— To most Americans, diseases with names like dengue fever, chikungunya, malaria, Chagas and leishmaniasis might sound like something out of a Victorian explorer’s tales of hacking through African jungles. Yet ongoing epidemics of these diseases are killing millions of people around the world. Now, disease experts are increasingly concerned these and other infections may become as familiar in the United States as West Nile or Lyme disease.
Few believe Americans face a killer epidemic from tropical diseases. But scientists who specialize in emerging infectious diseases say such illnesses may become more common here as the economic downturn batters an already weakened public health system, creating environmental conditions conducive to infectious diseases spread by insects or other animals. At the same time, such vector-borne diseases are capable of spreading around the world much more rapidly due to massive south-to-north immigration, rapid transportation, and global trade.
“We truly did become a global village,” said Duane Gubler, Director of the Duke/NUS Graduate School of Medicine Emerging Infectious Disease Program in Singapore. “It has been a sequence of events over a period of 30 years and has come to a head in the last ten years. So we have sounded the alarm.”
Budget cuts over a period of years have left public health at all levels of government underfunded by $20 billion, according to a report published in the U.S. in October by the non-partisan Trust for America’s Health.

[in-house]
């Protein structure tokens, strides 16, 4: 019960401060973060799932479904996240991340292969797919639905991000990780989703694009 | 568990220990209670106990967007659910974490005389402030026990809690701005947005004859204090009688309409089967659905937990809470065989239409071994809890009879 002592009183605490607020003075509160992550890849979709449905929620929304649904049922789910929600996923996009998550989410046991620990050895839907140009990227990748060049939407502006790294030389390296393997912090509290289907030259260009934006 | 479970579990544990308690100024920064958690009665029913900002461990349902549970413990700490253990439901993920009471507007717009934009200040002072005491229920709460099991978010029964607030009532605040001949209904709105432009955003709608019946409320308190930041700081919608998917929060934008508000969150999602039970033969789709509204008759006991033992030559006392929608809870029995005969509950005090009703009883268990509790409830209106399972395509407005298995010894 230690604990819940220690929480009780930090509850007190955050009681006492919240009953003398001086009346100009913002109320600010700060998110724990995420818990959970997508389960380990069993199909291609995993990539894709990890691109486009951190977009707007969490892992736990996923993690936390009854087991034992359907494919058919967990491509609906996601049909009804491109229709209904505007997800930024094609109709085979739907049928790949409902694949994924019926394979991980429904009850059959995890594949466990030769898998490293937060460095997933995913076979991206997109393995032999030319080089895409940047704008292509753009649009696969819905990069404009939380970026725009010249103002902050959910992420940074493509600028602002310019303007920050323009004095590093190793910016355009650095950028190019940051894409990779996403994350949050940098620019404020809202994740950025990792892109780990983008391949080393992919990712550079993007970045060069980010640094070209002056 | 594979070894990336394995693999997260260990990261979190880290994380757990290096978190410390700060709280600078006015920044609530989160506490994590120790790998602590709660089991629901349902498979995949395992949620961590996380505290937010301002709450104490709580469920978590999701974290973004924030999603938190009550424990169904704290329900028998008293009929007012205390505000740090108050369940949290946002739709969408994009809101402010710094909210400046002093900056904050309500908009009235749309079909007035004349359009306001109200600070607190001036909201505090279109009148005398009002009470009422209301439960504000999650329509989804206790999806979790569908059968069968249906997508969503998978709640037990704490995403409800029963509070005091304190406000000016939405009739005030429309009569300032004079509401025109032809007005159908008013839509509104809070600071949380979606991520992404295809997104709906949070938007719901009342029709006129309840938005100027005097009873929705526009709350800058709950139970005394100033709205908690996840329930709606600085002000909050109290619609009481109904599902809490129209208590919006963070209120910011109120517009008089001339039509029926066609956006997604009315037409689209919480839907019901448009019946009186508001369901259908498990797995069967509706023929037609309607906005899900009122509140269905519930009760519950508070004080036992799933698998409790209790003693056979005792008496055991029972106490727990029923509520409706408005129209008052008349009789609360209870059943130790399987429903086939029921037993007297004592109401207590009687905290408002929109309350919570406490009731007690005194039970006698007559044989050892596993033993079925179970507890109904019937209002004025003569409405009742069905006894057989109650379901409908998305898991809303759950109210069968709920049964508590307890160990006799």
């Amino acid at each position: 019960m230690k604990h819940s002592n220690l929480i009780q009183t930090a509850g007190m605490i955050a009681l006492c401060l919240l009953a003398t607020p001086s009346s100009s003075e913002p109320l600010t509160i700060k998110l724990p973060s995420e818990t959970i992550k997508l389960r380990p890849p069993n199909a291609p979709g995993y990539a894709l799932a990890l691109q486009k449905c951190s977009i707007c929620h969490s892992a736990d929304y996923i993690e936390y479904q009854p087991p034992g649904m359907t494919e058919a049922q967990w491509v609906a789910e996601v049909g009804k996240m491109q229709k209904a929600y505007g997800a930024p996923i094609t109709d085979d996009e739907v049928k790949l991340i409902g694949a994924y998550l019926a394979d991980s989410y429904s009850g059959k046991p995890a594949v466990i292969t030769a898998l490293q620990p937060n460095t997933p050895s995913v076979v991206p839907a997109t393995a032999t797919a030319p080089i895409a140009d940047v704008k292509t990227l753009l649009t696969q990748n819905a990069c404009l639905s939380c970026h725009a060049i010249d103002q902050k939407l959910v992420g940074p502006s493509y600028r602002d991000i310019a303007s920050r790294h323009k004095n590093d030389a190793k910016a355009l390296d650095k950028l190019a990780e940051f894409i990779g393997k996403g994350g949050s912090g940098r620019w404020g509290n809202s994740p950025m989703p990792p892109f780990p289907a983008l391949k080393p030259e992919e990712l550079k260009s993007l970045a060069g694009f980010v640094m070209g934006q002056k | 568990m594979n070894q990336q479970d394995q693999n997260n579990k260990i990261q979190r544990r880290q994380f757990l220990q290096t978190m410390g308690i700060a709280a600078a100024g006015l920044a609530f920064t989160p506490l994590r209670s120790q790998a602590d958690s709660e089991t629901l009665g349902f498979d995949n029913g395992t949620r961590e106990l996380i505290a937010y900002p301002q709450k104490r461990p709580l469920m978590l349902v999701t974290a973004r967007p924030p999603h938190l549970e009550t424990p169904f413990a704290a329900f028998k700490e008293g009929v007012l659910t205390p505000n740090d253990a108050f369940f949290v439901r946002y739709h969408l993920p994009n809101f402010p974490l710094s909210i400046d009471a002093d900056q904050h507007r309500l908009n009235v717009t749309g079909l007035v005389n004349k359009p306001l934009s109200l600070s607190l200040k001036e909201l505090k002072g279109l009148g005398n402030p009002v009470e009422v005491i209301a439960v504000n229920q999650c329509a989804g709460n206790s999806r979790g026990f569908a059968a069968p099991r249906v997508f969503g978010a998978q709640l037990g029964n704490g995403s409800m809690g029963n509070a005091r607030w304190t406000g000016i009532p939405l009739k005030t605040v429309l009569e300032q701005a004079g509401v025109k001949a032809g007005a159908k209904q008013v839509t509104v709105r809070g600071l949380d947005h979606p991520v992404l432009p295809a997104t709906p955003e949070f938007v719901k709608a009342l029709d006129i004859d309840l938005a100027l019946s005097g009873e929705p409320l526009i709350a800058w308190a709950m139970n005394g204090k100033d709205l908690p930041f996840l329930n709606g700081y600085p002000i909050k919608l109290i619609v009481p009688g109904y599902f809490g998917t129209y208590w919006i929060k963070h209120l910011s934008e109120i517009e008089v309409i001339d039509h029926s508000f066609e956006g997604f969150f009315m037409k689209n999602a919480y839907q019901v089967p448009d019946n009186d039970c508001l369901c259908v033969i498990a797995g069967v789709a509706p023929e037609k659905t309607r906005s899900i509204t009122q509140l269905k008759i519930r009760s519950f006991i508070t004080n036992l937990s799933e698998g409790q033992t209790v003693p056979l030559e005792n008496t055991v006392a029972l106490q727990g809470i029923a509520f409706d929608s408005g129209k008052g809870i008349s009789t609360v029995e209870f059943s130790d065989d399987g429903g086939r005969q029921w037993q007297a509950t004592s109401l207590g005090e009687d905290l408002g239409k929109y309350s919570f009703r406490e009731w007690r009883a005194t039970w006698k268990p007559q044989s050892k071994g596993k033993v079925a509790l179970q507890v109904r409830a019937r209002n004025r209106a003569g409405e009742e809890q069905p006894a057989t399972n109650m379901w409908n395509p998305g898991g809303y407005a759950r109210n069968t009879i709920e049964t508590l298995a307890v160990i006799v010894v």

The recession has only piled on the pain, with states and counties being especially hard hit. For example, Washington's King County was forced to cut roughly $19 million out of public health in its 2009 budget.
Funding was surprisingly tiny even before the recession. “When I started at the CDC in the summer of 2001, I was told my branch budget was zero,” said Dr. James Maguire, former chief of the CDC’s parasitic diseases branch and now a Harvard professor. “It was always pretty sparse.” Currently, the budget for the branch is thought to be less than $75,000, not including staff salaries. (The agency was unable to provide a definite amount.) The total for all emerging diseases was $130.3 million for fiscal 2008. By comparison the CDC expects to spend about $103.7 million on anti-tobacco promotions. The 2009 CDC budget for chronic disease prevention, which includes heart disease, diabetes and stroke, is more than $932 million.
A significant amount of the CDC funding for emerging diseases goes to salaries and state and local health departments, explained Dr. Ali Kahn, deputy director of the National Center for Zoonotic, Vector-Borne and Enteric Diseases at the CDC, “There is no doubt we could do a lot more in the U.S. and worldwide with additional funds,” said Kahn.
The recession has weakened the government's ability to develop better treatments, vaccines or prevent an epidemic, experts said.
“States do not have resources to keep people on board and these people are monitoring diseases, the epidemiologists doing shoe leather investigations,” said Jeffrey Levi, executive director of Trust for America’s Health. “You cannot turn them on and off with a switch. If you lose them you’ve lost them forever.”
Once ‘conquered,’ now returning